April 3, 2013
Estrogen Effective in Relieving Postmenopausal Joint Pain

Los Angeles—Estrogen-only therapy could provide long-term relief for joint pain in postmenopausal women, according to a new study based on the Women’s Health Initiative (WHI).

In the study published online recently by the journal Menopause, researchers analyzed results from the WHI’s Estrogen-Alone program, in which women who had undergone a hysterectomy received either estrogen or a placebo.

Previous studies of estrogen’s influence on joint symptoms had not been conclusive, according to background in the study.

“We found that post-menopausal women who received estrogen-only medication reported significantly lower frequency of joint pain than women who received a placebo,” said Rowan T. Chlebowski, MD, PhD, corresponding author of the study and a Los Angeles Biomedical Research Institute lead researcher. “Three to five percent more of the women receiving estrogen reported less joint pain than the women receiving a placebo.”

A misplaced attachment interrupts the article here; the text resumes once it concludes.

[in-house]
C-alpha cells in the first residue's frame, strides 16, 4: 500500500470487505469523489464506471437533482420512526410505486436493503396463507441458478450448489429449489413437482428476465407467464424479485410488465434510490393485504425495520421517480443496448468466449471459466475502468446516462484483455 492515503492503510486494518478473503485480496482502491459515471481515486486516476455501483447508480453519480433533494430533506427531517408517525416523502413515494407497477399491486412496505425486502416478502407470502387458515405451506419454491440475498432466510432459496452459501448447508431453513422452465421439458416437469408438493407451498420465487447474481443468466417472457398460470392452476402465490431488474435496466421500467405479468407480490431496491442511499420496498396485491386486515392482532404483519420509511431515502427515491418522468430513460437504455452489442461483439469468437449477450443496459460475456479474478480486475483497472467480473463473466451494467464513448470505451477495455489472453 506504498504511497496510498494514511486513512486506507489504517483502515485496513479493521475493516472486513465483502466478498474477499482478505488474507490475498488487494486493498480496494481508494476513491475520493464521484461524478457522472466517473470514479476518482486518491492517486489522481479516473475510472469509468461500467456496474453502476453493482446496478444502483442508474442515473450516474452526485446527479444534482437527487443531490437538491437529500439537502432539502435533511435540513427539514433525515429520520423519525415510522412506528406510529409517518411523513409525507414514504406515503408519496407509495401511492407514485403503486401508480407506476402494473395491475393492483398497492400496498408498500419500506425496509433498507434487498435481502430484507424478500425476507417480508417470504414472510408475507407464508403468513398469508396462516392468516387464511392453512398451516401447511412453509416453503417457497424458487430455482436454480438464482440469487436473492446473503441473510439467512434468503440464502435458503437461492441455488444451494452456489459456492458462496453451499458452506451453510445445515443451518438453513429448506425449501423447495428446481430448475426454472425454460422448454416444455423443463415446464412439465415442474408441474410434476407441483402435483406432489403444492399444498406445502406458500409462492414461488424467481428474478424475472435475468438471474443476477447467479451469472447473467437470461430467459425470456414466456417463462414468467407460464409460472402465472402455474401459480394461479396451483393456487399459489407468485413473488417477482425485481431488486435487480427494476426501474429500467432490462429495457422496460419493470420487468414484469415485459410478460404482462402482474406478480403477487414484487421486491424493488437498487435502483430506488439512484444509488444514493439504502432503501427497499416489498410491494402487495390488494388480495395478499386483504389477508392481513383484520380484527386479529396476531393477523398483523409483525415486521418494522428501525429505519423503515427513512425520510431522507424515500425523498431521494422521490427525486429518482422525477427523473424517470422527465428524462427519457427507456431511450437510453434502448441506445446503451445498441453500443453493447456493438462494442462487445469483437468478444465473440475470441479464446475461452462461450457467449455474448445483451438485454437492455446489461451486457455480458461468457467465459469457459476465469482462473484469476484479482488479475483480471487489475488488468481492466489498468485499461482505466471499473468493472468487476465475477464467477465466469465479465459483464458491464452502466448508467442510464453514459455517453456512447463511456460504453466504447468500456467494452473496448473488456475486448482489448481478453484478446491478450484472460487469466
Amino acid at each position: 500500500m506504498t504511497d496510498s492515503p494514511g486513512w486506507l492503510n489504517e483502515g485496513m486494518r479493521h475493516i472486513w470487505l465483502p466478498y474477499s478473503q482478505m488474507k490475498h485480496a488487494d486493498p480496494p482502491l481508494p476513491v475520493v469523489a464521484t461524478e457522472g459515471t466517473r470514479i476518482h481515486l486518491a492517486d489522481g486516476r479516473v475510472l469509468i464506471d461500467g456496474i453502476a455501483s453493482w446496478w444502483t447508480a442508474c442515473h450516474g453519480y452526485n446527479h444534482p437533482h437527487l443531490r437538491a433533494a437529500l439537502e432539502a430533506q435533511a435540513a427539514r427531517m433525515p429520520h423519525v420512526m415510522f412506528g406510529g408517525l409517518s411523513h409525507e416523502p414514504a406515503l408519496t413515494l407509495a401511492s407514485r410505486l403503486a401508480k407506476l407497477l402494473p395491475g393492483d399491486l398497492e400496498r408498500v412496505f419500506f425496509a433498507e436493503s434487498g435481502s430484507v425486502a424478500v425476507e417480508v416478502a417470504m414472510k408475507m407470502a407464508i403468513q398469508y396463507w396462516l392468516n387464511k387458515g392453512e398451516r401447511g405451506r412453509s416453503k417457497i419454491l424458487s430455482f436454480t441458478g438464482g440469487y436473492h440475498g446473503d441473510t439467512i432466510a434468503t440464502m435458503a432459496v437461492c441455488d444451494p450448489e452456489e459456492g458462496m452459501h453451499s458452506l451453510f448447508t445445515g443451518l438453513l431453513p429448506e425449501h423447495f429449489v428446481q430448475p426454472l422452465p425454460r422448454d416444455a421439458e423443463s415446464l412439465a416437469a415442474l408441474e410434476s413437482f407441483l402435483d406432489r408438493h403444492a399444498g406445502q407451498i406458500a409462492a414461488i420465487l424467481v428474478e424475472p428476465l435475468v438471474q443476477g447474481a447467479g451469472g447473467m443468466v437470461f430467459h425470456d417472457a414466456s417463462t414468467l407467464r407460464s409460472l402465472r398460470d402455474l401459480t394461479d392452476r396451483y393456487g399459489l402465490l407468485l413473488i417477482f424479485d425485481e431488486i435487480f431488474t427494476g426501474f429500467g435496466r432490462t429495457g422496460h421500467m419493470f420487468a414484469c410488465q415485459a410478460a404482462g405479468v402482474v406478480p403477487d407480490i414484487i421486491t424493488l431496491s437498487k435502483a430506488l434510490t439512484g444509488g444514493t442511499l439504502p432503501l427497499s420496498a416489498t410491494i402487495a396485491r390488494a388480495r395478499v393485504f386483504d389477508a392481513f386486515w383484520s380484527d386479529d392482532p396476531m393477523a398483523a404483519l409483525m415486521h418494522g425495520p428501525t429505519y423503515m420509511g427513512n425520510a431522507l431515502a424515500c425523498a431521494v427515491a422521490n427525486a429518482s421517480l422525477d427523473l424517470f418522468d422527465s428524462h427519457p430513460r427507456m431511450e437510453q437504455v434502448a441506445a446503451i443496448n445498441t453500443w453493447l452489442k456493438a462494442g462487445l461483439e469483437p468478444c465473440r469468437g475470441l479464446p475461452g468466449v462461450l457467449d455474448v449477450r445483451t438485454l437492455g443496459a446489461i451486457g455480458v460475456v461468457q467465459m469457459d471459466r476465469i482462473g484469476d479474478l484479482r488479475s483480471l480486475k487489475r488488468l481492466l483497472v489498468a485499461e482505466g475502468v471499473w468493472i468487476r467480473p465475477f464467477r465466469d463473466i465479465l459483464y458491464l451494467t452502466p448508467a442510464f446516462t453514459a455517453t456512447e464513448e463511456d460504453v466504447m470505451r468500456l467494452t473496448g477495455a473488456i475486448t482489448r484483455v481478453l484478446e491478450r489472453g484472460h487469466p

The Estrogen-Alone program included 10,739 postmenopausal women, with 77% reporting joint pain and 40% saying they had swelling of their joints. Joint pain frequency declined after 1 year of treatment, according to the study, with 76.3% of women receiving estrogen-only medication complaining of joint pain compared to 79.2% of a placebo group.

The positive effect continued even after 3 years of treatment in a subset of the women in the study. Seventy-four percent of participants who received estrogen said they had joint pain, which was significantly less than the 79.8% in the placebo group.

“These findings suggest estrogen may provide modest but sustained relief for post-menopausal women who suffer from joint pain,” according to Chlebowski.
Study authors emphasized that all of the risks and benefits of menopausal hormone therapy should be taken into consideration when recommending estrogen for joint pain and that the lowest dose for the shortest amount of time needed should be used to achieve the therapeutic goal.

Differences in reported joint pain were seen only in the estrogen-alone portion of the WHI trial and not where the trial compared results in women who took an estrogen-progestogen combination with those who took a placebo, according to the report.

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